Conservative club sign.Photo: Gerry BaldingLast week I put up a piece on “what the U.S. power industry thinks about the future of the U.S. power industry,” reposting results from a survey of U.S. power utility managers and executives. Just in case you’re not inclined to read through hundreds of words of survey results and charts (what’s wrong with you?!), I thought I’d pull out a few take-home lessons.

The main lesson — the meta-lesson, if you will — is that the U.S. power sector remains, on average, extremely conservative. I don’t mean ideologically conservative, but small-c conservative: biased in favor of the familiar. It’s not a sector well-suited to producing thought leaders or risk takers. That’s unfortunate, because no area more desperately needs risk-taking and innovation than clean electricity.

One thing to keep in mind is that taking an average across a sample this size can obscure some important differences. There are forward-thinking utilities, most in deregulated (or semi-deregulated) markets, moving purposefully toward a world of renewable power, energy storage, and smart grids. Think Austin Energy, Seattle City Light, or California’s PG&E. But a larger number remain hidebound and congenitally cautious, especially regulated monopolies, like, say, Southern Company. That’s why the results average out on the conservative side.

There’s a social aspect to this conservatism. In some regions of the country (like, say, Southern Company’s), old boys’ networks of utility execs and public utility commissioners go back generations. But it’s also shaped by the financial and regulatory incentives facing utilities. Actors in real markets grapple with competition and the looming threat of being driven out of business. By and large, utilities don’t. They are concerned not with competitors but regulators.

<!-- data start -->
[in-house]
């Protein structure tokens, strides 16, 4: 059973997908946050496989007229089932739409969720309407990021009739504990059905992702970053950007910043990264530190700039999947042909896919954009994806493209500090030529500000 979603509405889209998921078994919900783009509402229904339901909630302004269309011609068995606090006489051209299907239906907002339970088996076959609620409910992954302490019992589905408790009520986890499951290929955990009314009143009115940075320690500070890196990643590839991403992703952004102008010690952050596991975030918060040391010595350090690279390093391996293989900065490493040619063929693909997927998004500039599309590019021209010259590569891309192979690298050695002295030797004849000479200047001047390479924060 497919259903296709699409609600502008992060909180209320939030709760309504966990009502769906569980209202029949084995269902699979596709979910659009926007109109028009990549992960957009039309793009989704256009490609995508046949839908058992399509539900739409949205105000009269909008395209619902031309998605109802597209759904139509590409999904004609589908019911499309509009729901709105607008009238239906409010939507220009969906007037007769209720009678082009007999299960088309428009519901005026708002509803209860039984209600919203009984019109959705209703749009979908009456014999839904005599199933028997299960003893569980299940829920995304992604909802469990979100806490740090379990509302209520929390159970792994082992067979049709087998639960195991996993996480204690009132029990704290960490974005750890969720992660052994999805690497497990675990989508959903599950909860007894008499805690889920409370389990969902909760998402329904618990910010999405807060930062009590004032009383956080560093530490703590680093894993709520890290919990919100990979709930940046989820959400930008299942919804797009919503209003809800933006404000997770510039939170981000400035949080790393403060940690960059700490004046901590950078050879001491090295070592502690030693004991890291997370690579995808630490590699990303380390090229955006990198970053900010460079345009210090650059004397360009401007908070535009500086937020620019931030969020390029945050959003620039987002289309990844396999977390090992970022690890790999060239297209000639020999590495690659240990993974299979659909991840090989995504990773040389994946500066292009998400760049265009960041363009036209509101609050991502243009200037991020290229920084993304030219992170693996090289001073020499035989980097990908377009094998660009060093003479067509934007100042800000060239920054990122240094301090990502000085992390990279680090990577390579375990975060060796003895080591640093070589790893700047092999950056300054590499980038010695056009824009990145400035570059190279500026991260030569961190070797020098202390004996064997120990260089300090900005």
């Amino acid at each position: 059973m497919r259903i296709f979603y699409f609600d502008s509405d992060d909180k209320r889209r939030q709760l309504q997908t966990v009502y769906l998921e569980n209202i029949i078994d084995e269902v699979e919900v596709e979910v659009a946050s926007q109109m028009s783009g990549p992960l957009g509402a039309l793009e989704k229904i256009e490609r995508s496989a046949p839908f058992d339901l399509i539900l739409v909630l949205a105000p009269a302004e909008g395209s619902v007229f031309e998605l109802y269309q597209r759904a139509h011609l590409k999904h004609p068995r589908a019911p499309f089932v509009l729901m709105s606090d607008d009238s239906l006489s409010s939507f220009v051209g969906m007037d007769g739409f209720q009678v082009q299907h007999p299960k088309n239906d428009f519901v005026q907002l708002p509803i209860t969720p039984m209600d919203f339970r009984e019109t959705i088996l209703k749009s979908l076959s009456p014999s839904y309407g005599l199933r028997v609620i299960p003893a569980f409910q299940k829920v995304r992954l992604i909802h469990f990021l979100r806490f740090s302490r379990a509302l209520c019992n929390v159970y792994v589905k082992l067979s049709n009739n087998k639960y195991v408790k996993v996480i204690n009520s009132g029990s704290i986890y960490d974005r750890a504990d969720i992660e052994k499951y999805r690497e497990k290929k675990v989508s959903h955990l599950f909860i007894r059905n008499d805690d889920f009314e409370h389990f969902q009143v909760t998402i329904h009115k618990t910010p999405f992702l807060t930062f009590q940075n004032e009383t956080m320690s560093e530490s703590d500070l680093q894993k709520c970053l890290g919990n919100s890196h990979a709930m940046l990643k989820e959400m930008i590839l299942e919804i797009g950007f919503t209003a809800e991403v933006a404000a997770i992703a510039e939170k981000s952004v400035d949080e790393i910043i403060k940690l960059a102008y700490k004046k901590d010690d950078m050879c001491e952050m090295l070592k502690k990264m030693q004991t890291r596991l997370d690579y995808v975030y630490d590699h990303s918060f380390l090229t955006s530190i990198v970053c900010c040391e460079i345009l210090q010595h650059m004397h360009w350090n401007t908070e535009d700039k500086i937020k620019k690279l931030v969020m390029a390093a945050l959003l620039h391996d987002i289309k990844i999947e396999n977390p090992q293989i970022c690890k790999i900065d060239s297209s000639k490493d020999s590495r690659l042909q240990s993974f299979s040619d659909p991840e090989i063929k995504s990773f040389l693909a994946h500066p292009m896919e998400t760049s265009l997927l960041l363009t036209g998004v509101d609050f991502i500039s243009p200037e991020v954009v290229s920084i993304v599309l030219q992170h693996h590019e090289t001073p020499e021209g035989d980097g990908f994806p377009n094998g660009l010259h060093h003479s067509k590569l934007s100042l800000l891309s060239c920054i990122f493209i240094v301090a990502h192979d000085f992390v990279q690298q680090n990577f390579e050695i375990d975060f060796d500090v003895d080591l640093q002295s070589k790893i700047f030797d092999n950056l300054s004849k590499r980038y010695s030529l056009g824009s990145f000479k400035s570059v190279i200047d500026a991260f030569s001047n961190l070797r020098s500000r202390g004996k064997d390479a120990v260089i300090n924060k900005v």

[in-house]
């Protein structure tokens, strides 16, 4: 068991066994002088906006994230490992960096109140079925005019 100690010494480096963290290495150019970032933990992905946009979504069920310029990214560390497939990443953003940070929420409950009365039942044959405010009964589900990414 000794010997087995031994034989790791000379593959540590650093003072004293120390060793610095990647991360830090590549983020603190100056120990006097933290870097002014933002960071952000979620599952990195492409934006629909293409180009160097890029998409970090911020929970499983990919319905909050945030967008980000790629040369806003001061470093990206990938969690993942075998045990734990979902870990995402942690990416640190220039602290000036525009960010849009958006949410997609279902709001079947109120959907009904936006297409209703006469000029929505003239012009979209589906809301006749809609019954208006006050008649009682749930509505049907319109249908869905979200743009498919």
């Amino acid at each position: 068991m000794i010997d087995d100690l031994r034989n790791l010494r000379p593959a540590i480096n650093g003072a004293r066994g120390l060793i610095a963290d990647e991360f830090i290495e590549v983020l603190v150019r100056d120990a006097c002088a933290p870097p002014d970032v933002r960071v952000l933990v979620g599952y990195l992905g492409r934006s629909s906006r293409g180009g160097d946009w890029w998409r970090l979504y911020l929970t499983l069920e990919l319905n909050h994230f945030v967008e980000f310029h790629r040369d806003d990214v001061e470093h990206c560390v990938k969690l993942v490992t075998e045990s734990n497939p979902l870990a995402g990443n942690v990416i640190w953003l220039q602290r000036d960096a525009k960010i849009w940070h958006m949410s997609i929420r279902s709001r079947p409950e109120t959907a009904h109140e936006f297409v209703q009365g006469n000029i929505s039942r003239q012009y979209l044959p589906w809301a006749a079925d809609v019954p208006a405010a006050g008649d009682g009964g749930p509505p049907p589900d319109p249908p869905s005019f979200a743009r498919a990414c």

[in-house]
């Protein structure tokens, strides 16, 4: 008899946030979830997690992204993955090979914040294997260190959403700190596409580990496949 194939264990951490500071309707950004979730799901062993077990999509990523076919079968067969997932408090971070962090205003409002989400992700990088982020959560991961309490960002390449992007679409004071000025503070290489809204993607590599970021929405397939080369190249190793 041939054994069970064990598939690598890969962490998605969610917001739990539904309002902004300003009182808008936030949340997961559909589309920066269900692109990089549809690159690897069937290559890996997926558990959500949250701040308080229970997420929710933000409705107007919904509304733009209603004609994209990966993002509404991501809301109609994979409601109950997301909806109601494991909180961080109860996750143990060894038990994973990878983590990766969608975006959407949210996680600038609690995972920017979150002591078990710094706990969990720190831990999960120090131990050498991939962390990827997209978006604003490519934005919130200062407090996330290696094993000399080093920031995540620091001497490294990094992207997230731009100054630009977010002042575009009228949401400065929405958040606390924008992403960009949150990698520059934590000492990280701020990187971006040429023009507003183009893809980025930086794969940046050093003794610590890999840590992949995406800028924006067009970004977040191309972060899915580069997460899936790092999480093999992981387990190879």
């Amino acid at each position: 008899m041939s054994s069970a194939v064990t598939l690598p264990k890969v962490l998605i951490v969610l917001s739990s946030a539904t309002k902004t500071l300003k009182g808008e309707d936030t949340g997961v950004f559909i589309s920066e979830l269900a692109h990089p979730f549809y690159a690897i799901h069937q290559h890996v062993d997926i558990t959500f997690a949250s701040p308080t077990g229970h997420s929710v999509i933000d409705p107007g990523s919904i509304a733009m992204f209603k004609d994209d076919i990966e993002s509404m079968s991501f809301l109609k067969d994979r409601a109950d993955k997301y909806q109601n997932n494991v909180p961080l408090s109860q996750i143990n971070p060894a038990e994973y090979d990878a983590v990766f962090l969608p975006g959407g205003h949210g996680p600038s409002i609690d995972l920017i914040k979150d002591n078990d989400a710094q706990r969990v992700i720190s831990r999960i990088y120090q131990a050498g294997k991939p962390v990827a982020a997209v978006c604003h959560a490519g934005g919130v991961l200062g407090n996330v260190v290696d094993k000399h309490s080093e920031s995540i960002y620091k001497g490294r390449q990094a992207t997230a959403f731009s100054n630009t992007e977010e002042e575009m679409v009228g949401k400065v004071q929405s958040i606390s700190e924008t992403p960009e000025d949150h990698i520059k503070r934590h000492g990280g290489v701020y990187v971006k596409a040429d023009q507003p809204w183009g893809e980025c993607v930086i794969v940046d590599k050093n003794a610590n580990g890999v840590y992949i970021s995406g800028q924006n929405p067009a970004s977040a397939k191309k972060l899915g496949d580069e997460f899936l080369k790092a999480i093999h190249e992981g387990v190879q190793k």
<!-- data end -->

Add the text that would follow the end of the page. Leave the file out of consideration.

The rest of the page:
The single most telling chart in the survey shows what utility execs say influences their investment decisions (they ranked the options on a scale of 1 to 5):

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For the most part, utility profits are guaranteed as long as utility execs can justify their investment decisions to policymakers and regulators. So they need to appeal to the biases, prejudices, and conventional wisdom of U.S. policymakers and regulators. They need to stay safely within the pack.

As social psychologists know, it is very easy for people to believe what it is in their interests to believe. Thus the small-c conservatism of utility execs. They believe in the inevitability of coal. They believe natural gas is on the ascent and, along with nuclear, will provide most “clean” power in decades to come. Since everything on the menu is a large central power plant, they’re increasingly worried about water management. They are largely bemused by smart-grid talk and don’t hear much about it from customers, though they’re excited about the prospect of new demand from electric cars. Their equipment is aging and in need of replacement, so power prices are going to go up. They are waiting for policymakers and regulators to tell them what to do.

Again, to emphasize, this does not describe all utilities. But it describes the bulk of them. And it raises a question: Are these the best institutions to rely on to achieve the innovation and entrepreneurialism that will be needed to transform U.S. power systems?

By way of an answer, here’s an anecdote. In 2000, Germany passed a law that encouraged widespread installation of clean power, which at that time constituted 5 percent of Germany’s supply. Ten years later, renewables provide 17 percent — an extraordinary rate of growth. How much of that new renewable energy is owned and operated by Germany’s big four utilities? Just 4 percent. The job market is booming and costs are falling, but it’s happening in the world of munis, co-ops, private businesses, and individuals. And the utilities are in trouble.

I’m just saying.